But first, some background on what’s been called abstinence-based sex education. As the name suggests, these are programs in public schools, funded by the federal government in some cases, where the primary message to teens is that they are better off not engaging in sexual behaviors at all until they are married and ready to have children of their own.
Of course, these programs have been universally maligned:
When it comes to racism, America has made it clear that prejudice based on color cannot be tolerated. Roseanne Barr destroyed her career with just one racist twitter and had to be removed from her own show for the transgression of an offensive comment.
Equality is in; demeaning stereotyping is not only out but seemingly bad enough to be deemed unforgivable.
Except when one group is the target.
Who are these terrible people exempt from the sin of stereotyping?
I’m not going to get into all of that. I’ve already written extensively about the Kavanaugh confirmation process HERE, HERE, and HERE.
I want to write about what we can expect next, which is the topic of Rabbi Blech’s essay: misandry, which is:
Noun – Definition of misandry: a hatred of men
Before anyone says it, yes, men have committed terrible, terrible acts against women and children across human history and into the current age. For example, there’s a huge surge in child trafficking in Africa and:
over two million people are trafficked annually, and of this number there is an estimated 30 000 children as young as 4, who are being prostituted in South Africa.
A 2013 study found that rape may be grossly underreported in the United States. Furthermore, a 2014 study suggested that police departments may eliminate or undercount rapes from official records in part to “create the illusion of success in fighting violent crime”. Based on the available data, 21.8% of American rapes of female victims are gang rapes. For the last reported year, 2013, the prevalence rate for all sexual assaults including rape was 0.1% (prevalence represents the number of victims, rather than the number of assaults since some are victimized more than once during the reporting period). The survey included males and females aged 12+. Since rapes are a subset of all sexual assaults, the prevalence of rape is lower than the combined statistic. Of those assaults, the Bureau of Justice Statistics stated that 34.8% were reported to the police, up from 29.3% in 2004.
Given the quote above, we may not have a very accurate picture of how many girls and woman have been raped based on victims not reporting as well as police departments apparently gaming their numbers. This may be why we see such a surge of “believe the victims” statements coming from the #MeToo movement and wider feminism. In fact, going back to the Kavanaugh hearings, once there was a disclosure from Dr. Christine Blasey Ford alleging that Kavanaugh had sexually assaulted her approximately 35 years ago, those who had been protesting against Kavanaugh for his perceived stand on Roe vs. Wade and other topics, focused on his guilt as a sexual abuser. From what I could see in the news, many woman projected their own victimization upon Kavanaugh, and now that he’s been confirmed, no doubt they will believe that Republicans in the Senate (and probably in the general public) all tacitly approve of sexual violence against woman.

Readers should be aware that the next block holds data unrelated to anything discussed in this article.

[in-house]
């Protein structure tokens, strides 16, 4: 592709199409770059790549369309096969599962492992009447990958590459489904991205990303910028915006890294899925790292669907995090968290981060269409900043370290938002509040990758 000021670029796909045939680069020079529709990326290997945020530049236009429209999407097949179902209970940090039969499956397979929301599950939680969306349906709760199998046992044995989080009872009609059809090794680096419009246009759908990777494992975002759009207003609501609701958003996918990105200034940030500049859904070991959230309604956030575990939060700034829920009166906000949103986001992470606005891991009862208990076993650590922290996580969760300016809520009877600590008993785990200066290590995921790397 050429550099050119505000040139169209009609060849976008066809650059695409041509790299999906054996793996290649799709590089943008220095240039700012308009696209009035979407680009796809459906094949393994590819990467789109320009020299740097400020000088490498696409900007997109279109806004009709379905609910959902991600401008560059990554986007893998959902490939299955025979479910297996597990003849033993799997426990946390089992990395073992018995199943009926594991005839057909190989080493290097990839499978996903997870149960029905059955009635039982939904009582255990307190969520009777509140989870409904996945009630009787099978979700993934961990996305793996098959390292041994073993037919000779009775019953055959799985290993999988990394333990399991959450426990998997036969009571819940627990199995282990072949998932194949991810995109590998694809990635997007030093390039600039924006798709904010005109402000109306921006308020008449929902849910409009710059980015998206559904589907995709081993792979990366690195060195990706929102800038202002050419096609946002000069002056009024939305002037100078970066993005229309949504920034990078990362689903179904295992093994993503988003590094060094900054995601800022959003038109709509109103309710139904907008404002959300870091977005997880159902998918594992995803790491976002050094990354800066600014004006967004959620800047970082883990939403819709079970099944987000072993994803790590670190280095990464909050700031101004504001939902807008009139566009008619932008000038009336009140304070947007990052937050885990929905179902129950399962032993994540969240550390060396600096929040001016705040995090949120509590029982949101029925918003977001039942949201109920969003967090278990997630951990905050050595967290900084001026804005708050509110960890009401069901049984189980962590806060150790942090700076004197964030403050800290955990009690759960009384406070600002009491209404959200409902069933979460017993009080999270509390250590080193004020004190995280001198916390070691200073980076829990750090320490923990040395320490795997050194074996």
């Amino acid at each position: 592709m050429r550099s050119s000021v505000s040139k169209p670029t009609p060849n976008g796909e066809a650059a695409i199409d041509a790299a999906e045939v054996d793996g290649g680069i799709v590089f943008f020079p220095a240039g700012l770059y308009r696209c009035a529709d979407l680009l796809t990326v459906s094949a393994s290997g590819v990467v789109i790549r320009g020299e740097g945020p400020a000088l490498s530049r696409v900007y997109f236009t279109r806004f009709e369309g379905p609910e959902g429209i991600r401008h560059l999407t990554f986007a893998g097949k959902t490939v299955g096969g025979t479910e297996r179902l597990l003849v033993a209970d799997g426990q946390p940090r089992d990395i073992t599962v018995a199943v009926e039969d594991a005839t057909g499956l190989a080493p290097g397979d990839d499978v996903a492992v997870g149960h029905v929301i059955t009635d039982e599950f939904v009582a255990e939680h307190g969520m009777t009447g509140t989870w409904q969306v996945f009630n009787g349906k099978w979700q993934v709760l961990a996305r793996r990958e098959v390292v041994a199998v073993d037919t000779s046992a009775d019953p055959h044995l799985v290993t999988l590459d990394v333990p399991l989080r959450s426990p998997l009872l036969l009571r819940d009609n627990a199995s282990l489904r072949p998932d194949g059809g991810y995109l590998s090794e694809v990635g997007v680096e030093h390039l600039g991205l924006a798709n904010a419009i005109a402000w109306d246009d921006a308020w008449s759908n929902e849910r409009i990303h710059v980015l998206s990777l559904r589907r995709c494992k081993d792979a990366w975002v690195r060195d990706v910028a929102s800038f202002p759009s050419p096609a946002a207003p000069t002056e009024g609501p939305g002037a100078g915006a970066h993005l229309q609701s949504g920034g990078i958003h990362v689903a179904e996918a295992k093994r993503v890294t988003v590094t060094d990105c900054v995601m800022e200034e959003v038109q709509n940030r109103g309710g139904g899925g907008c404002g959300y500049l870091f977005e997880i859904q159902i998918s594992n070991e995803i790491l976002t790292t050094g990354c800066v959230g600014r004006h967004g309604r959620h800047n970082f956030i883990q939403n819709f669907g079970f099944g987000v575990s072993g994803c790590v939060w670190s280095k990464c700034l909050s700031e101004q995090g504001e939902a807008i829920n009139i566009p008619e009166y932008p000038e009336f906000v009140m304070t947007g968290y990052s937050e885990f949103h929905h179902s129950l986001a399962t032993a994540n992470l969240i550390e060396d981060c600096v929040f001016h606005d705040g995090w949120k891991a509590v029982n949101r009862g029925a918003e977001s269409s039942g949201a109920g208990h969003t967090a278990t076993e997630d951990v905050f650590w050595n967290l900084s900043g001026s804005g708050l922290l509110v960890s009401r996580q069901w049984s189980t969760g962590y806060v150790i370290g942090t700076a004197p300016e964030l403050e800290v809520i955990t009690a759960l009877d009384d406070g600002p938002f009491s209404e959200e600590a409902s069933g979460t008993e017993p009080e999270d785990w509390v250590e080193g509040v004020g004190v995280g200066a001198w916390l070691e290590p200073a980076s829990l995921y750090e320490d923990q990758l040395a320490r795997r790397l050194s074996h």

So we have a perfect storm from which to accuse all men everywhere of participating in rape culture which must be battled at all costs, including violent protests.
I agree that sexual assault must be battled and the perpetrators arrested, tried, and if convicted, incarcerated to the maximum penalty allowed by law (and I think those penalties should be severe), but is it true that all men are evil?
No, but is it true that all men are, if not overt sexual offenders, covertly supportive of the subordination of women, especially as related to the sexual act?
That’s like asking if all white males in America tacitly approve of racism because of their white privilege, simply because we were all raised in a culture that is systematically racist.
It’s a tough one to crack.
Then the Lord God said, “It is not good for the man to be alone; I will make him a helper suitable for him.” Out of the ground the Lord God formed every beast of the field and every bird of the sky, and brought them to the man to see what he would call them; and whatever the man called a living creature, that was its name. The man gave names to all the cattle, and to the birds of the sky, and to every beast of the field, but for Adam there was not found a helper suitable for him. So the Lord God caused a deep sleep to fall upon the man, and he slept; then He took one of his ribs and closed up the flesh at that place. The Lord God fashioned into a woman the rib which He had taken from the man, and brought her to the man.
–Genesis 2:18-22 (NASB)
Husbands, love your wives, just as Christ also loved the church and gave Himself up for her, so that He might sanctify her, having cleansed her by the washing of water with the word, that He might present to Himself the church in all her glory, having no spot or wrinkle or any such thing; but that she would be holy and blameless. So husbands ought also to love their own wives as their own bodies. He who loves his own wife loves himself; for no one ever hated his own flesh, but nourishes and cherishes it, just as Christ also does the church, because we are members of His body.
–Ephesians 5:25-30 (NASB)